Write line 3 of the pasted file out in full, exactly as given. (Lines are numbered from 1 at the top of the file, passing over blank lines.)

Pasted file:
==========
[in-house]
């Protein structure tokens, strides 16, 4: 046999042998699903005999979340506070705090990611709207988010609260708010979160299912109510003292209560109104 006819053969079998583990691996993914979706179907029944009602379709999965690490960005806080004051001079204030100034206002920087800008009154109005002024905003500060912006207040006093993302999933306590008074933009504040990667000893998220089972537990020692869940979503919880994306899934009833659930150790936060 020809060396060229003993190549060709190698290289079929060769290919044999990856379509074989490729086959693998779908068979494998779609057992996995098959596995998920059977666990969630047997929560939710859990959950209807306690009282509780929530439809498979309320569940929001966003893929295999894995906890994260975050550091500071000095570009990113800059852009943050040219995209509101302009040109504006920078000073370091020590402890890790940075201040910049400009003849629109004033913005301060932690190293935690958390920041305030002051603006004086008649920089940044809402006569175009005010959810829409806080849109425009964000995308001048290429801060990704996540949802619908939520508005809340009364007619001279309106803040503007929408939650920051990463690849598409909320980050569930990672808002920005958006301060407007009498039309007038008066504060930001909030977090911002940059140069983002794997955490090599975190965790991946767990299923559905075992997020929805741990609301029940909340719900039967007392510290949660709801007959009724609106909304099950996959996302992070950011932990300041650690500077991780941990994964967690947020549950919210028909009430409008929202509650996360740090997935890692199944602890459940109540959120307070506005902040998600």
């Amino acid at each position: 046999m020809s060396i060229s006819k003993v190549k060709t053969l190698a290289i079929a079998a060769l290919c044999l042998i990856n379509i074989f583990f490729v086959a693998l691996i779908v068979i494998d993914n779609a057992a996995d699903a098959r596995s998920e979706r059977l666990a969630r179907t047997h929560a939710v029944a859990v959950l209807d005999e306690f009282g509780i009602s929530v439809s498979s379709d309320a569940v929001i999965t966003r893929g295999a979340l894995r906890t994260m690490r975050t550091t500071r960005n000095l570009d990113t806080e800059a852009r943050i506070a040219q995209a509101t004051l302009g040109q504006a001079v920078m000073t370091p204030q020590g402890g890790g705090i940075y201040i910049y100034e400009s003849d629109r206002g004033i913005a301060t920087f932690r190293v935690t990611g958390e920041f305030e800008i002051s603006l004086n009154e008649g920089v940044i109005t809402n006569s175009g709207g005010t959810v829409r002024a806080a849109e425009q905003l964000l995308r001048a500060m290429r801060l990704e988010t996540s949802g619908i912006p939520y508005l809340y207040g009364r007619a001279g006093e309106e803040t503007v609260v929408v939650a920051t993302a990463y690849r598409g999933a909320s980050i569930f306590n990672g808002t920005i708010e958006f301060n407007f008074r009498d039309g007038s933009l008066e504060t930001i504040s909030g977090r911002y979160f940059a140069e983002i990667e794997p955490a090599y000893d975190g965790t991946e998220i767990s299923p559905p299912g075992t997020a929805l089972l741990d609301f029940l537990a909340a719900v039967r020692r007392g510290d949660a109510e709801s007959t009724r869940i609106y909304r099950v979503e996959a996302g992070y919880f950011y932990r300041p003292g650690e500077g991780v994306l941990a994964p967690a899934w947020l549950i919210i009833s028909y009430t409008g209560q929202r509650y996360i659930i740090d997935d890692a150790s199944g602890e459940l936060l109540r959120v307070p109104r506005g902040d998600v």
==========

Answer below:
């Amino acid at each position: 046999m020809s060396i060229s006819k003993v190549k060709t053969l190698a290289i079929a079998a060769l290919c044999l042998i990856n379509i074989f583990f490729v086959a693998l691996i779908v068979i494998d993914n779609a057992a996995d699903a098959r596995s998920e979706r059977l666990a969630r179907t047997h929560a939710v029944a859990v959950l209807d005999e306690f009282g509780i009602s929530v439809s498979s379709d309320a569940v929001i999965t966003r893929g295999a979340l894995r906890t994260m690490r975050t550091t500071r960005n000095l570009d990113t806080e800059a852009r943050i506070a040219q995209a509101t004051l302009g040109q504006a001079v920078m000073t370091p204030q020590g402890g890790g705090i940075y201040i910049y100034e400009s003849d629109r206002g004033i913005a301060t920087f932690r190293v935690t990611g958390e920041f305030e800008i002051s603006l004086n009154e008649g920089v940044i109005t809402n006569s175009g709207g005010t959810v829409r002024a806080a849109e425009q905003l964000l995308r001048a500060m290429r801060l990704e988010t996540s949802g619908i912006p939520y508005l809340y207040g009364r007619a001279g006093e309106e803040t503007v609260v929408v939650a920051t993302a990463y690849r598409g999933a909320s980050i569930f306590n990672g808002t920005i708010e958006f301060n407007f008074r009498d039309g007038s933009l008066e504060t930001i504040s909030g977090r911002y979160f940059a140069e983002i990667e794997p955490a090599y000893d975190g965790t991946e998220i767990s299923p559905p299912g075992t997020a929805l089972l741990d609301f029940l537990a909340a719900v039967r020692r007392g510290d949660a109510e709801s007959t009724r869940i609106y909304r099950v979503e996959a996302g992070y919880f950011y932990r300041p003292g650690e500077g991780v994306l941990a994964p967690a899934w947020l549950i919210i009833s028909y009430t409008g209560q929202r509650y996360i659930i740090d997935d890692a150790s199944g602890e459940l936060l109540r959120v307070p109104r506005g902040d998600v």